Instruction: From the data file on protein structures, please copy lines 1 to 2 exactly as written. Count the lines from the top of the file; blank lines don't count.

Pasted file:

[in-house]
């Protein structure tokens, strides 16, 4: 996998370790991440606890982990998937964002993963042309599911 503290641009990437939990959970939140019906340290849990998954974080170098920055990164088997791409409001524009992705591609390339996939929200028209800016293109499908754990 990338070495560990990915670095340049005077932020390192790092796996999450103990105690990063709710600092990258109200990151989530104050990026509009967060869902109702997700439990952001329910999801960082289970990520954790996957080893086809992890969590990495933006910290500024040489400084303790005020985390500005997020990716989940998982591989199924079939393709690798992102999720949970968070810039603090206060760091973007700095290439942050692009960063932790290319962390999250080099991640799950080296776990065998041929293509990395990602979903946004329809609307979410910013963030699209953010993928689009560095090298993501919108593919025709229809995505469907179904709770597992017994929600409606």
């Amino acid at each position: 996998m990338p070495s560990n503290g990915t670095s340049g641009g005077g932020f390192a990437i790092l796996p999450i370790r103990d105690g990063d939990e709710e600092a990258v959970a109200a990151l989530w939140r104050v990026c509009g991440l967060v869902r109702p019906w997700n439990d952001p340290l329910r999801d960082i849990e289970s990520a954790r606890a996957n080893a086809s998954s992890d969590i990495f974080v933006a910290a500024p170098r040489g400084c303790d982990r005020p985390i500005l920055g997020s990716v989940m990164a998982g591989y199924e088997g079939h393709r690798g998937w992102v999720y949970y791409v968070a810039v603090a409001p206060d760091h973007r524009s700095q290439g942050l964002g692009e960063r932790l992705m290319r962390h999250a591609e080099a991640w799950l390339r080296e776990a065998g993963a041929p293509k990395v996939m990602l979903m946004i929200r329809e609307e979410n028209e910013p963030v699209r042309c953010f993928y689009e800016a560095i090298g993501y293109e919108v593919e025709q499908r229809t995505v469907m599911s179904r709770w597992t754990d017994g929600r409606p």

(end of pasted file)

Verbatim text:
[in-house]
């Protein structure tokens, strides 16, 4: 996998370790991440606890982990998937964002993963042309599911 503290641009990437939990959970939140019906340290849990998954974080170098920055990164088997791409409001524009992705591609390339996939929200028209800016293109499908754990 990338070495560990990915670095340049005077932020390192790092796996999450103990105690990063709710600092990258109200990151989530104050990026509009967060869902109702997700439990952001329910999801960082289970990520954790996957080893086809992890969590990495933006910290500024040489400084303790005020985390500005997020990716989940998982591989199924079939393709690798992102999720949970968070810039603090206060760091973007700095290439942050692009960063932790290319962390999250080099991640799950080296776990065998041929293509990395990602979903946004329809609307979410910013963030699209953010993928689009560095090298993501919108593919025709229809995505469907179904709770597992017994929600409606």